As a second example, In 2005, Nolet built a traditional looking windmill at the site of their Schiedam distillery. Their advertising and heritage stories often prominently feature the windmill De Walvisch the family either bought or built in the 1700’s, often featuring a photograph of the newly built windmill alongside it, but rarely to never noting that that’s not that windmill. I’ve never been able to find out what the faith of the original windmill was.

    Fitzpatricks suggested edits, that mostly focus fairly heavily of the history of the Nolet family made me at least somewhat suspicious that this too was an offensive to bolster the image of Ketel One vodka as a family business, and not so much as wanting to improve Wikipedias coverage of the “Ketel One vodka distillery” (an entity that – as far as I know – doesn’t exist. But the Schiedam Nolet distillery does. Which is yet again a related but separate “subject” and again much broader than Ketel One Vodka)

    To say that Ketel One vodka was founded in the late 1600’s is simply not true, but that the Nolet Family has been producing alcohol sine that time is. Focusing only on Ketel One vodka for the article would be in my opinion a mistake; a broader article does more justice to the subject.

    It’s somewhat tricky to find sources that are not press releases, but I was hoping to collaborate with Fitzpatrick when I answered his questions in January 2015, seeing if he could help me with these sources. Around the time, I sort of drifted away from Wikipedia though, and I never came back to the second request for help in February. It’s nice to see you brought it up again though, I’ll see if I can dedicate some time to it again. It’s an – at least to me – interesting subject, and with sufficient care something nice could be made out of it. What the Nolet family did both with Ketel 1 Jenever and Diageo/Nolet did Ketel One vodka is some really nice work that demands admiration. The current Ketel One article on Wikipedia certainly doesn’t.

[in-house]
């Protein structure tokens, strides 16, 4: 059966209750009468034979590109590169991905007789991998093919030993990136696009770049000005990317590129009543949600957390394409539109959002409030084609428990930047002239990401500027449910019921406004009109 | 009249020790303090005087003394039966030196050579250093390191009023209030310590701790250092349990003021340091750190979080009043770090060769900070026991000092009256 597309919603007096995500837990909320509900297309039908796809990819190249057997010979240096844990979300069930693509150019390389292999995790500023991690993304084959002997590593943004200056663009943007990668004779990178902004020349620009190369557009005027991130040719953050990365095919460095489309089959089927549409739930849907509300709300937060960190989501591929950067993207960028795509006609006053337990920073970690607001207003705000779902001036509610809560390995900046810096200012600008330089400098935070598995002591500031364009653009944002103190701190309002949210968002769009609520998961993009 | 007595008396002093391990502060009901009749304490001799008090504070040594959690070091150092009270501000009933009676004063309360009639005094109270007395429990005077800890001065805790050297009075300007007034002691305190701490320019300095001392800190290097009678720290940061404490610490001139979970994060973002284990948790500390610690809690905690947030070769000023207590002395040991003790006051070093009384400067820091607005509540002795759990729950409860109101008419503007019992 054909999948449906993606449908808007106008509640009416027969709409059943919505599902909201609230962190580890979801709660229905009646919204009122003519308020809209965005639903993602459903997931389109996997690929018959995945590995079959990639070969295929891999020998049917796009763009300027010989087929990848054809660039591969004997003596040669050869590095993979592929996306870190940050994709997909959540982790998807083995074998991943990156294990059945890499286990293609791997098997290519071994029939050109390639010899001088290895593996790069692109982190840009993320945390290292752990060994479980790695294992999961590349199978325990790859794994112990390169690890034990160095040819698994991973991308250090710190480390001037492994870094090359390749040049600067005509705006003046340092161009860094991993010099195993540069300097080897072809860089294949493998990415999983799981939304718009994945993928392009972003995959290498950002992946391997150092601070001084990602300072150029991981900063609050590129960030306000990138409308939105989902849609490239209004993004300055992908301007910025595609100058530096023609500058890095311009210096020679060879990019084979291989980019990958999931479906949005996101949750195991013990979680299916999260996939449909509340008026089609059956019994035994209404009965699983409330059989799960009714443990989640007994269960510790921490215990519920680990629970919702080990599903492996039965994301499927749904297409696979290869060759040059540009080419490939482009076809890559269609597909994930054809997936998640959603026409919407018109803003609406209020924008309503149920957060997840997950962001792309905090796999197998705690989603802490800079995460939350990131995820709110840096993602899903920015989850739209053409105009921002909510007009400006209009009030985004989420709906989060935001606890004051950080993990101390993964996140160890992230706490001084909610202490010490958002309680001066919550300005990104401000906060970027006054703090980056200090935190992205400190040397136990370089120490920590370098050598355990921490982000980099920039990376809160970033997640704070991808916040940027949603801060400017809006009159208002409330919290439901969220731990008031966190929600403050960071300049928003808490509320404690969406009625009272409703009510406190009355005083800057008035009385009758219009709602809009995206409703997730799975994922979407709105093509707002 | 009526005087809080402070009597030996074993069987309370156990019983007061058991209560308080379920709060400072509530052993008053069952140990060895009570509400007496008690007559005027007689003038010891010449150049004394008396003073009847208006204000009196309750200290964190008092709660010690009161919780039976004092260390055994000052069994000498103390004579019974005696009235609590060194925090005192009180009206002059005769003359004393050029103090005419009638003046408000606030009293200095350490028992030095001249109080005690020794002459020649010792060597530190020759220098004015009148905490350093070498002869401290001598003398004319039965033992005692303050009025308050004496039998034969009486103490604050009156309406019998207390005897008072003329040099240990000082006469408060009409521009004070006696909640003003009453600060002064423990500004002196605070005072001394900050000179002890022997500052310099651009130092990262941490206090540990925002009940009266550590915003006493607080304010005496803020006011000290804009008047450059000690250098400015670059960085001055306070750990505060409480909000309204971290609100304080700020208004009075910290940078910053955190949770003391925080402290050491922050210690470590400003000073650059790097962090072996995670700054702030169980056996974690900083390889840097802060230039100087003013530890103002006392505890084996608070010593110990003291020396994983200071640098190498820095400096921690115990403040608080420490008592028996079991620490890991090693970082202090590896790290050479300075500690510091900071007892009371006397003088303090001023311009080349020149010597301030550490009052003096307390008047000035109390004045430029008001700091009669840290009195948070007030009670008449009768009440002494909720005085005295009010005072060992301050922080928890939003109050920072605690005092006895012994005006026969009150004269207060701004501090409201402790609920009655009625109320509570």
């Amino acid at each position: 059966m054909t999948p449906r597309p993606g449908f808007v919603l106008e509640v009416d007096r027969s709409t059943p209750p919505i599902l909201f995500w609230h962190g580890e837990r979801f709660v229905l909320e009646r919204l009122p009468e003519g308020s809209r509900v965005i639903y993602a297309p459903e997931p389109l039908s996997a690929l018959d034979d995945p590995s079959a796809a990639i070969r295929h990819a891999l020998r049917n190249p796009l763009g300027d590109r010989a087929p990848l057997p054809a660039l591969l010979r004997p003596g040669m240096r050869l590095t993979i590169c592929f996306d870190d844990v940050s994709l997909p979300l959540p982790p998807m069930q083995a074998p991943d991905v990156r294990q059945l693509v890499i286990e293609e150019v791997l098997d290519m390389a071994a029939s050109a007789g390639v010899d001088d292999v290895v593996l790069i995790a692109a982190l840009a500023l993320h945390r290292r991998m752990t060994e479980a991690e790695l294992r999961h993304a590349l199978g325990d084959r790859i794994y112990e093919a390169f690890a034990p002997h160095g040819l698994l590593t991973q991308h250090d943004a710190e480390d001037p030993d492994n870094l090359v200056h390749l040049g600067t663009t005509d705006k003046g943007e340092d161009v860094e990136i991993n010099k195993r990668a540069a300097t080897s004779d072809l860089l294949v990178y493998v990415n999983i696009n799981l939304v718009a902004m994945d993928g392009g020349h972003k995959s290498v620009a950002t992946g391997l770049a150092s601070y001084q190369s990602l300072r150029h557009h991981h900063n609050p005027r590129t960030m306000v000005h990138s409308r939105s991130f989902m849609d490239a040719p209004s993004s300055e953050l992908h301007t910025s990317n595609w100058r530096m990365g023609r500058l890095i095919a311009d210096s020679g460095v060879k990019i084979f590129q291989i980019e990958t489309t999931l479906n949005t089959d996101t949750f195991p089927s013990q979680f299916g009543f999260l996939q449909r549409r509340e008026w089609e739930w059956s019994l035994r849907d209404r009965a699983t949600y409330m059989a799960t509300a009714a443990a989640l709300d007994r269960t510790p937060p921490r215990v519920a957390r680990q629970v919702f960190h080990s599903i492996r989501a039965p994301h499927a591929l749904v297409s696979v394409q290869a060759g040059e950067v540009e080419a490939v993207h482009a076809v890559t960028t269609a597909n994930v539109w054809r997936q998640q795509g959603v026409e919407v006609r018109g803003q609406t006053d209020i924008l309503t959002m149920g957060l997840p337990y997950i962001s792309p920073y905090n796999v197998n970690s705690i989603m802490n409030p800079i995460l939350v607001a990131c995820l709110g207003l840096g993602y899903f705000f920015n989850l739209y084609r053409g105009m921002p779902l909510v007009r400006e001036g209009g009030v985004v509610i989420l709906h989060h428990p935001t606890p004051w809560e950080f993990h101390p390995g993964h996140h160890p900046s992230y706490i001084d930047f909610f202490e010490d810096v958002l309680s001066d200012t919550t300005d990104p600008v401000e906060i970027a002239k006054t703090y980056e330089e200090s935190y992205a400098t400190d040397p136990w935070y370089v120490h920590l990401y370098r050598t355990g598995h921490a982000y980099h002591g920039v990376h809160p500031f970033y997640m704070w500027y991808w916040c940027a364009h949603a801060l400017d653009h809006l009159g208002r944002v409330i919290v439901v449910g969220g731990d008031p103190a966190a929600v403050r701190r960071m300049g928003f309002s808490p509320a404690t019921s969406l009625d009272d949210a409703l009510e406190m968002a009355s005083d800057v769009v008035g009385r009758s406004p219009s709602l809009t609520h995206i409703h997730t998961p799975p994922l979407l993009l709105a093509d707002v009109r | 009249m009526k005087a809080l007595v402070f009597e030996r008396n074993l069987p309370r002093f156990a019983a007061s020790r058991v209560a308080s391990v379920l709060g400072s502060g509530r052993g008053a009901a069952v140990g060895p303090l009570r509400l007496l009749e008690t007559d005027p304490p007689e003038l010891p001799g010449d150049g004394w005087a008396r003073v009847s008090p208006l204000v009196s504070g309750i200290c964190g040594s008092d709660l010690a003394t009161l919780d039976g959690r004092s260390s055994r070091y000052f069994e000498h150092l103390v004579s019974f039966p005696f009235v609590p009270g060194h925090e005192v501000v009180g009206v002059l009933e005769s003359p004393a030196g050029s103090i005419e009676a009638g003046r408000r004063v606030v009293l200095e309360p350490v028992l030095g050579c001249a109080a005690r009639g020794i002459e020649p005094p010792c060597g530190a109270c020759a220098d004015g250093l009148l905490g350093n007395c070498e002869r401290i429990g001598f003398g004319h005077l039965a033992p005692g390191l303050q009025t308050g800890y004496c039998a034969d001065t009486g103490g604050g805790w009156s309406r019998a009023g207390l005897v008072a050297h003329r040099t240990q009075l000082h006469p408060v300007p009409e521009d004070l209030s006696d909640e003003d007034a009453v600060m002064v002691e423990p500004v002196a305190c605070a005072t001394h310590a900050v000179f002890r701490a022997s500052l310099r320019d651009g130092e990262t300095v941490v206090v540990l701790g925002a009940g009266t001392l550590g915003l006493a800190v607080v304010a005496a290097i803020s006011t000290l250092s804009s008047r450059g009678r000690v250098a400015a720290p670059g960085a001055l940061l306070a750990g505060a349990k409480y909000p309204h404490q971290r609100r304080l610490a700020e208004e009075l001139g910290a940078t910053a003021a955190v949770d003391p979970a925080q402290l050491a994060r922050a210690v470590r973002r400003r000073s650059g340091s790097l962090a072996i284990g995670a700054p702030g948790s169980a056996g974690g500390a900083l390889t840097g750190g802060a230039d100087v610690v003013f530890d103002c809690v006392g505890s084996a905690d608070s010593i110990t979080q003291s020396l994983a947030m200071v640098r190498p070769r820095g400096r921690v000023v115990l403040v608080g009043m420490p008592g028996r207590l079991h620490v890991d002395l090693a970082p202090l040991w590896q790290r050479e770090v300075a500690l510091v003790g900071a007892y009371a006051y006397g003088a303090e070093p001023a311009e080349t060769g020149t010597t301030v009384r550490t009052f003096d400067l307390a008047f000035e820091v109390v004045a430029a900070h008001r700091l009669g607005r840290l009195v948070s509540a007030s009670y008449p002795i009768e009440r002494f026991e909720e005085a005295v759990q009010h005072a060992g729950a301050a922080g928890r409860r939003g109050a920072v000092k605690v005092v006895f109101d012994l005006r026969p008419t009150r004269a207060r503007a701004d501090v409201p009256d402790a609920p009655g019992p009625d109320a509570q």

• It’s interesting to note that in the three days since this blog post was published, the Ketel One article has undergone more content revision than the previous years of its existence combined. https://en.wikipedia.org/w/index.php?title=Ketel_One&type=revision&diff=683213032&oldid=682627509

  • K-FLA¥

    This is another vapid, indirectly self-important piece of “criticism” by Mr Kohs. I only wish I had more grammatical errors to piss hIS OCD ass off with this comment.

    • So much hatred from someone afraid to even stand behind their comment with a real name. Must be one of those “typical Wikipediots” that we hear so much about.

  • Ross McPherson

    Great bit of writing, Greg: well shaped argument, good research and nice phrasing. I can’t figure out why WP doesn’t want you, unless it’s this: well shaped argument, good research and nice phrasing.

  • Andy Walsh

    Nice piece–I recall this. However, it’s not accurate to say that he received no reply at WikiProject Spirits. Both Martijn and I responded to him (I removed an unsourced bit he was challenging, and advised him we could not accept copyrighted text from the Ketel One web site), which is why he later reached out to us when he was suggesting edits. I share responsibility in dropping the ball; at the very least I should have responded and told him that I wasn’t interested or didn’t have the time.